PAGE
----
Equity Sharing Lets Homeowners Sell ‘a Slice’ of Their House. Should They?

·7 min read
Money; Getty Images
Money; Getty Images

As mortgage rates rise and fears of a faltering economy take hold, more homeowners are looking for ways to weather a potential financial storm.

For many, this means taking advantage of the home equity they’ve gained over the past two years. Homeowners have gained a total of $3.8 trillion in equity during the first quarter this year alone — about $64,000 per owner, according to property data provider CoreLogic. That represents an increase of more than 32% compared with the first quarter of 2021. In all, it is estimated that American homeowners are sitting on more than $25 trillion in tappable equity.

When higher mortgage rates make refinancing less attractive, products like home equity loans and lines of credit, which use equity but also add debt, become more common. Adding debt to the monthly budget of homeowners who are cash poor but equity rich isn’t always ideal. Co-investing or equity sharing programs may be a viable alternative.

What is an equity sharing agreement?

Home equity sharing allows an investment company to buy a slice of your home for a lump sum payment plus a share of the future change in your home equity. These agreements work very much like a company selling stock to investors, according to Thomas Sponholtz, CEO of home co-investing company Unison.

The investor buys an amount of stock (home equity in this case) in the hopes that the value of the stock will increase over time. When it comes time to sell, the investor recovers their original investment plus any gains in the value of the stock. If the stock loses value, the investor loses as well.

Having the option of using equity in a different way and turning it into liquidity without incurring new debt “broadens the flexibility of choice the homeowner has,” Sponholtz says.

A big part of the attraction of co-investing is that you won’t have to make monthly payments or pay interest on the amount you receive. Instead, you’re delaying the repayment until the end of the equity sharing agreement’s term or when you sell your home, whichever takes place first. Think of an equity sharing agreement as a type of balloon payment loan.

How equity sharing programs work

How much money you can obtain from a co-investing company will depend on your home’s value and how much future equity you’re willing to sell. Different investing companies will have minimum and maximum amounts they are willing to invest that can range between $15,000 and $600,000 or more.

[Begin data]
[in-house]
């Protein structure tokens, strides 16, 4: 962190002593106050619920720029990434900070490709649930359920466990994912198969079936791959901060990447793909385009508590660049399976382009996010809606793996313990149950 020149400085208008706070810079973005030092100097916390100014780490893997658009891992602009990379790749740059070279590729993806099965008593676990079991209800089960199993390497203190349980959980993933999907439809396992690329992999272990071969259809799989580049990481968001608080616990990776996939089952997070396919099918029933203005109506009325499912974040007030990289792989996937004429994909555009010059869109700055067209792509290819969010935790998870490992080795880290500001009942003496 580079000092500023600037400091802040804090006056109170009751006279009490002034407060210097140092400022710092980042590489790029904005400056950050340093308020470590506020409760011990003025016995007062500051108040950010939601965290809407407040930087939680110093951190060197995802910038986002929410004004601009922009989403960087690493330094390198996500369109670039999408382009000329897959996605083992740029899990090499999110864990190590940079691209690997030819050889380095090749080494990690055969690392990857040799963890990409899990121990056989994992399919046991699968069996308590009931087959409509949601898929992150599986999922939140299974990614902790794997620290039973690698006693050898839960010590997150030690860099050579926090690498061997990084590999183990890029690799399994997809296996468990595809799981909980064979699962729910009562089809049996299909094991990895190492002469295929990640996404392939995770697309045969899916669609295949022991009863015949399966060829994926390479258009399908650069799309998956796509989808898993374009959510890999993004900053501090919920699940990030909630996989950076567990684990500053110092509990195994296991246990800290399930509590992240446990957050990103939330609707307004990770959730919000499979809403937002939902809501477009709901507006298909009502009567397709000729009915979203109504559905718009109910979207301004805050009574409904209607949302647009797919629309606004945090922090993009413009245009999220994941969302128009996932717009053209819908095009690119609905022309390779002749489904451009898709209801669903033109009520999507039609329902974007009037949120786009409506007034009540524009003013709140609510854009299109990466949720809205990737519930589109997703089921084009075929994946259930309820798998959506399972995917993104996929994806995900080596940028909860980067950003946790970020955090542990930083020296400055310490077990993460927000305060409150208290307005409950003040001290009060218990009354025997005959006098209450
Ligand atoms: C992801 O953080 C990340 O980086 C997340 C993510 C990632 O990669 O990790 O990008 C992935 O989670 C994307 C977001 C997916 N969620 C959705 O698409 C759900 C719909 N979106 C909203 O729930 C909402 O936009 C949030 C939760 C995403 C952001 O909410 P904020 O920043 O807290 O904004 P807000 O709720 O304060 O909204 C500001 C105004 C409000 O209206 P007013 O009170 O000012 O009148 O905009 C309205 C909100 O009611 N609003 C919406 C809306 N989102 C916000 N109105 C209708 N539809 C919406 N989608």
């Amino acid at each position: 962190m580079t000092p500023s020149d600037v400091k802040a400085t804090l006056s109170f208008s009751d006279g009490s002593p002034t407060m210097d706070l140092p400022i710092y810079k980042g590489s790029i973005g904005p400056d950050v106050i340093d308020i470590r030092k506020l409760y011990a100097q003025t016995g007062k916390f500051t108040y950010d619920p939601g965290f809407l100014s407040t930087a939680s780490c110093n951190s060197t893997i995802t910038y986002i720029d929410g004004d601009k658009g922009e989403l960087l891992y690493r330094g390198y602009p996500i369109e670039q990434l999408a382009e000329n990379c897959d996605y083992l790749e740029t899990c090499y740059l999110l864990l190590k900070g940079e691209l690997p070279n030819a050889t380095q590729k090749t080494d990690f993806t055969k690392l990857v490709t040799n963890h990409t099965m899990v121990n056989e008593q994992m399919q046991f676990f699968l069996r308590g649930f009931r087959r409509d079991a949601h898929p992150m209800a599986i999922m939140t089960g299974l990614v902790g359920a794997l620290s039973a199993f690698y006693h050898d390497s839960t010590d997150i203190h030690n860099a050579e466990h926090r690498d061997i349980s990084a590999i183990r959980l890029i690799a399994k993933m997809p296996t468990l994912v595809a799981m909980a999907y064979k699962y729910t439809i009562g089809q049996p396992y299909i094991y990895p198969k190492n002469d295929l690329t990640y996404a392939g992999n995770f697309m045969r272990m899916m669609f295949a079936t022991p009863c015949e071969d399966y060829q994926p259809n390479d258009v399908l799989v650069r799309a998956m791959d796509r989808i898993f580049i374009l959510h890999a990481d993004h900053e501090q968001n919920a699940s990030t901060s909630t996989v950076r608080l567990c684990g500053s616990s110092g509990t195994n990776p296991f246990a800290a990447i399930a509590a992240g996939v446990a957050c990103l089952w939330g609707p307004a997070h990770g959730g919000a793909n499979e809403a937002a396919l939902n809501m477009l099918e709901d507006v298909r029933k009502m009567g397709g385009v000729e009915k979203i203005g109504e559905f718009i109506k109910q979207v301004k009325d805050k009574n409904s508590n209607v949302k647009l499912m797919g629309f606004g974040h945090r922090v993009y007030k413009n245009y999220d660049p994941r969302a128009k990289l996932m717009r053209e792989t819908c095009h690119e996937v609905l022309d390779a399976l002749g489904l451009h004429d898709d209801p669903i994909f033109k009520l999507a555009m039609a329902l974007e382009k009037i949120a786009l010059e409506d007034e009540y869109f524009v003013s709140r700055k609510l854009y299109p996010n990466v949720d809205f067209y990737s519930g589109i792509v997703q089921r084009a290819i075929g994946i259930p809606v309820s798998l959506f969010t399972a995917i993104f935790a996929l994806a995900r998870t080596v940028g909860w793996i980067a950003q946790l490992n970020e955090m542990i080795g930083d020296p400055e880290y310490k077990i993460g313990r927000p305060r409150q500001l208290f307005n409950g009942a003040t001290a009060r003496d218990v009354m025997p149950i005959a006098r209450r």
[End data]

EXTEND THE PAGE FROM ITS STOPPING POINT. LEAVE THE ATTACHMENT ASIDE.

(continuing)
The first step in the process is getting a home appraisal. Once the appraisal is in, each company will do a risk adjustment to that value — basically a downward adjustment to offset the risk of a future loss of equity. This adjustment can range from a low of 2.75% up to 20% of the appraisal, depending on the company. The amount you receive will be based on this adjusted value, not the full appraisal value, and will play a part in how much you’ll have to repay.

The money can be used to pay down credit card debt, medical expenses, home repairs or any other use. Shmuel Shayowitz, president and chief lending officer at mortgage bank Approved Funding, cautions against misusing the funds for non-essential purposes.

The danger is in relying on the fact that you don’t have to immediately repay the investor. A homeowner may think, “I’m building equity and when I go to sell I’ll have all these funds,” Shayowitz says. They may not fully understand that they’re giving up a portion of that future equity.

Repayment of an equity sharing investment

Instead of monthly payments, you must make a lump sum payment of the original amount from the investment company plus a percentage of any equity gained. Repayment is due when one of the following occurs:

  • The term of the equity sharing contract comes to an end. Most contracts have 10-year terms but some lenders offer 30-year terms